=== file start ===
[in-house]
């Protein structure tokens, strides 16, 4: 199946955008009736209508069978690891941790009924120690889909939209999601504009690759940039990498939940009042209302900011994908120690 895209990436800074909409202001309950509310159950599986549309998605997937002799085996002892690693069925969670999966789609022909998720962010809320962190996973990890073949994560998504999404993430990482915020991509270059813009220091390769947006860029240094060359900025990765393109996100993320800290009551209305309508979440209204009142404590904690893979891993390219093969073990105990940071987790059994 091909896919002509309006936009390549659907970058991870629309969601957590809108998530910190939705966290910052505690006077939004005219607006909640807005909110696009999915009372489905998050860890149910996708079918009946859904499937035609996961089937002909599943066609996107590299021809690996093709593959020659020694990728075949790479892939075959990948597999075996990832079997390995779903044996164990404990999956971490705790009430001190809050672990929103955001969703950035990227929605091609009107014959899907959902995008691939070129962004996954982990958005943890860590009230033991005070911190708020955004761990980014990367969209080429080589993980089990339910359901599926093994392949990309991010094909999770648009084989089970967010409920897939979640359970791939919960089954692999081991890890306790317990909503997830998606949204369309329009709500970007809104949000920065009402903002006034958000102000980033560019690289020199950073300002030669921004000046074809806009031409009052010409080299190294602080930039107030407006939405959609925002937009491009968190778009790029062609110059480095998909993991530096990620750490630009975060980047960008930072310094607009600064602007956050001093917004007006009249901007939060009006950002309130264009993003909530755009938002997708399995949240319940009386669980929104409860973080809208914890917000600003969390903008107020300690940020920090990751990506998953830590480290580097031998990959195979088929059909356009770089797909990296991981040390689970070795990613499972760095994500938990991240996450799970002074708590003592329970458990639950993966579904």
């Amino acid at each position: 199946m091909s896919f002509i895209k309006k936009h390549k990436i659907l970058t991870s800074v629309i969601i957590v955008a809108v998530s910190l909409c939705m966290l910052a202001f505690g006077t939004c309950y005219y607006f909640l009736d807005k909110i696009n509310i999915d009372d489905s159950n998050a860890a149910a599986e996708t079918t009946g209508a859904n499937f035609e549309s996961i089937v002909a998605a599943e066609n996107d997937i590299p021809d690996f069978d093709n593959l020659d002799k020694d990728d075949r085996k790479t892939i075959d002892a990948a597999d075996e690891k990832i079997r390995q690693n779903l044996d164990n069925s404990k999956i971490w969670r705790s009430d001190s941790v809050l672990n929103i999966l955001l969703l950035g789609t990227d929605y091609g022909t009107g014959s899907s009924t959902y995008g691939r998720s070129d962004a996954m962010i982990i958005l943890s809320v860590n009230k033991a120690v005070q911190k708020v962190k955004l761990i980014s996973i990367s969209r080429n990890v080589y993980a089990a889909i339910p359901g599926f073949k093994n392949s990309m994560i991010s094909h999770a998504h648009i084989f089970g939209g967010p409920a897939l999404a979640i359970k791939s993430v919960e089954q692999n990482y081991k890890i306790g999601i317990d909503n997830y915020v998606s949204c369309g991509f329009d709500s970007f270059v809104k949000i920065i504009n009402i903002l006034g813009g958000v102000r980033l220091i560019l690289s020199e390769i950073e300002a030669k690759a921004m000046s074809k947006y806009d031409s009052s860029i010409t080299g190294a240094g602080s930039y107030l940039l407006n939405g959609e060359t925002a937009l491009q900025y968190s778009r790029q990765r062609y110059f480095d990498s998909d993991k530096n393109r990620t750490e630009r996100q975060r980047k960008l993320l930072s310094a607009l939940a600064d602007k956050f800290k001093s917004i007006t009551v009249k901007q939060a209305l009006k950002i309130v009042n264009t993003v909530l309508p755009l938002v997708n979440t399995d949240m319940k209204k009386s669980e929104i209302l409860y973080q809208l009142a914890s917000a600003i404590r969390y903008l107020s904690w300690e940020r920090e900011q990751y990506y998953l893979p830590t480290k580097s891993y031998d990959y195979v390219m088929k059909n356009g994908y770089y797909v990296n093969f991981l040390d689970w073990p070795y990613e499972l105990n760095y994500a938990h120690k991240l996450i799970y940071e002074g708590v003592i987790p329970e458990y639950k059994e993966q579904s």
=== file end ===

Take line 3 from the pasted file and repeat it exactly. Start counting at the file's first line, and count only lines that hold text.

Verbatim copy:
């Amino acid at each position: 199946m091909s896919f002509i895209k309006k936009h390549k990436i659907l970058t991870s800074v629309i969601i957590v955008a809108v998530s910190l909409c939705m966290l910052a202001f505690g006077t939004c309950y005219y607006f909640l009736d807005k909110i696009n509310i999915d009372d489905s159950n998050a860890a149910a599986e996708t079918t009946g209508a859904n499937f035609e549309s996961i089937v002909a998605a599943e066609n996107d997937i590299p021809d690996f069978d093709n593959l020659d002799k020694d990728d075949r085996k790479t892939i075959d002892a990948a597999d075996e690891k990832i079997r390995q690693n779903l044996d164990n069925s404990k999956i971490w969670r705790s009430d001190s941790v809050l672990n929103i999966l955001l969703l950035g789609t990227d929605y091609g022909t009107g014959s899907s009924t959902y995008g691939r998720s070129d962004a996954m962010i982990i958005l943890s809320v860590n009230k033991a120690v005070q911190k708020v962190k955004l761990i980014s996973i990367s969209r080429n990890v080589y993980a089990a889909i339910p359901g599926f073949k093994n392949s990309m994560i991010s094909h999770a998504h648009i084989f089970g939209g967010p409920a897939l999404a979640i359970k791939s993430v919960e089954q692999n990482y081991k890890i306790g999601i317990d909503n997830y915020v998606s949204c369309g991509f329009d709500s970007f270059v809104k949000i920065i504009n009402i903002l006034g813009g958000v102000r980033l220091i560019l690289s020199e390769i950073e300002a030669k690759a921004m000046s074809k947006y806009d031409s009052s860029i010409t080299g190294a240094g602080s930039y107030l940039l407006n939405g959609e060359t925002a937009l491009q900025y968190s778009r790029q990765r062609y110059f480095d990498s998909d993991k530096n393109r990620t750490e630009r996100q975060r980047k960008l993320l930072s310094a607009l939940a600064d602007k956050f800290k001093s917004i007006t009551v009249k901007q939060a209305l009006k950002i309130v009042n264009t993003v909530l309508p755009l938002v997708n979440t399995d949240m319940k209204k009386s669980e929104i209302l409860y973080q809208l009142a914890s917000a600003i404590r969390y903008l107020s904690w300690e940020r920090e900011q990751y990506y998953l893979p830590t480290k580097s891993y031998d990959y195979v390219m088929k059909n356009g994908y770089y797909v990296n093969f991981l040390d689970w073990p070795y990613e499972l105990n760095y994500a938990h120690k991240l996450i799970y940071e002074g708590v003592i987790p329970e458990y639950k059994e993966q579904s």